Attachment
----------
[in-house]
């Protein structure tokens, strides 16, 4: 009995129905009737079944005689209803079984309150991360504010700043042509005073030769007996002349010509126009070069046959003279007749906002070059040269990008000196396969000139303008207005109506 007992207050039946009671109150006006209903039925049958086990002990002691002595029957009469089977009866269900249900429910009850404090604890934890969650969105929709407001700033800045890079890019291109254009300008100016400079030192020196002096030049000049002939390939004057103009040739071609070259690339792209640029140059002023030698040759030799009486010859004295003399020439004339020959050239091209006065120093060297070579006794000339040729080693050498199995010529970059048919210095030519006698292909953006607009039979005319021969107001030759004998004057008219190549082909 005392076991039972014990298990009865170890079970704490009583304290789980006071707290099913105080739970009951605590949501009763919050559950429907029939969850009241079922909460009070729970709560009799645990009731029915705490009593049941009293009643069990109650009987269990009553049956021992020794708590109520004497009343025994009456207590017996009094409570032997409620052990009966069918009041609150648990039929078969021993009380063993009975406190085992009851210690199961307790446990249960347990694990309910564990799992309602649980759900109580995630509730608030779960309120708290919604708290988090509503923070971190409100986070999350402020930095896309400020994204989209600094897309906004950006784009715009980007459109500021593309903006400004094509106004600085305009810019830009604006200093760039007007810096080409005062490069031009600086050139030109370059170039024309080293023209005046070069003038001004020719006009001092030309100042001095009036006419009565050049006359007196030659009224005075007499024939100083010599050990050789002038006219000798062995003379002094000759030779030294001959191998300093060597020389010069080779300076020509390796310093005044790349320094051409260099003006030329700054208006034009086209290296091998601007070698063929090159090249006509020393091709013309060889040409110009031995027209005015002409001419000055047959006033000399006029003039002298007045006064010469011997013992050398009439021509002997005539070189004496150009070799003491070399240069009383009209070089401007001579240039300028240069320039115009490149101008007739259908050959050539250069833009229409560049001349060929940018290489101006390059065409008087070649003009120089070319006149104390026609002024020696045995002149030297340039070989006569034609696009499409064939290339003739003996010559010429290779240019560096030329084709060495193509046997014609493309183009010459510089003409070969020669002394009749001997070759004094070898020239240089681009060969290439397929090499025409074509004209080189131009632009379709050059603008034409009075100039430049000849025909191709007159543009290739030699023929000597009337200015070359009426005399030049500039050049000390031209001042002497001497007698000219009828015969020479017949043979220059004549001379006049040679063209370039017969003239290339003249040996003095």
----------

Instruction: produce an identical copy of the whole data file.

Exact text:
[in-house]
């Protein structure tokens, strides 16, 4: 009995129905009737079944005689209803079984309150991360504010700043042509005073030769007996002349010509126009070069046959003279007749906002070059040269990008000196396969000139303008207005109506 007992207050039946009671109150006006209903039925049958086990002990002691002595029957009469089977009866269900249900429910009850404090604890934890969650969105929709407001700033800045890079890019291109254009300008100016400079030192020196002096030049000049002939390939004057103009040739071609070259690339792209640029140059002023030698040759030799009486010859004295003399020439004339020959050239091209006065120093060297070579006794000339040729080693050498199995010529970059048919210095030519006698292909953006607009039979005319021969107001030759004998004057008219190549082909 005392076991039972014990298990009865170890079970704490009583304290789980006071707290099913105080739970009951605590949501009763919050559950429907029939969850009241079922909460009070729970709560009799645990009731029915705490009593049941009293009643069990109650009987269990009553049956021992020794708590109520004497009343025994009456207590017996009094409570032997409620052990009966069918009041609150648990039929078969021993009380063993009975406190085992009851210690199961307790446990249960347990694990309910564990799992309602649980759900109580995630509730608030779960309120708290919604708290988090509503923070971190409100986070999350402020930095896309400020994204989209600094897309906004950006784009715009980007459109500021593309903006400004094509106004600085305009810019830009604006200093760039007007810096080409005062490069031009600086050139030109370059170039024309080293023209005046070069003038001004020719006009001092030309100042001095009036006419009565050049006359007196030659009224005075007499024939100083010599050990050789002038006219000798062995003379002094000759030779030294001959191998300093060597020389010069080779300076020509390796310093005044790349320094051409260099003006030329700054208006034009086209290296091998601007070698063929090159090249006509020393091709013309060889040409110009031995027209005015002409001419000055047959006033000399006029003039002298007045006064010469011997013992050398009439021509002997005539070189004496150009070799003491070399240069009383009209070089401007001579240039300028240069320039115009490149101008007739259908050959050539250069833009229409560049001349060929940018290489101006390059065409008087070649003009120089070319006149104390026609002024020696045995002149030297340039070989006569034609696009499409064939290339003739003996010559010429290779240019560096030329084709060495193509046997014609493309183009010459510089003409070969020669002394009749001997070759004094070898020239240089681009060969290439397929090499025409074509004209080189131009632009379709050059603008034409009075100039430049000849025909191709007159543009290739030699023929000597009337200015070359009426005399030049500039050049000390031209001042002497001497007698000219009828015969020479017949043979220059004549001379006049040679063209370039017969003239290339003249040996003095």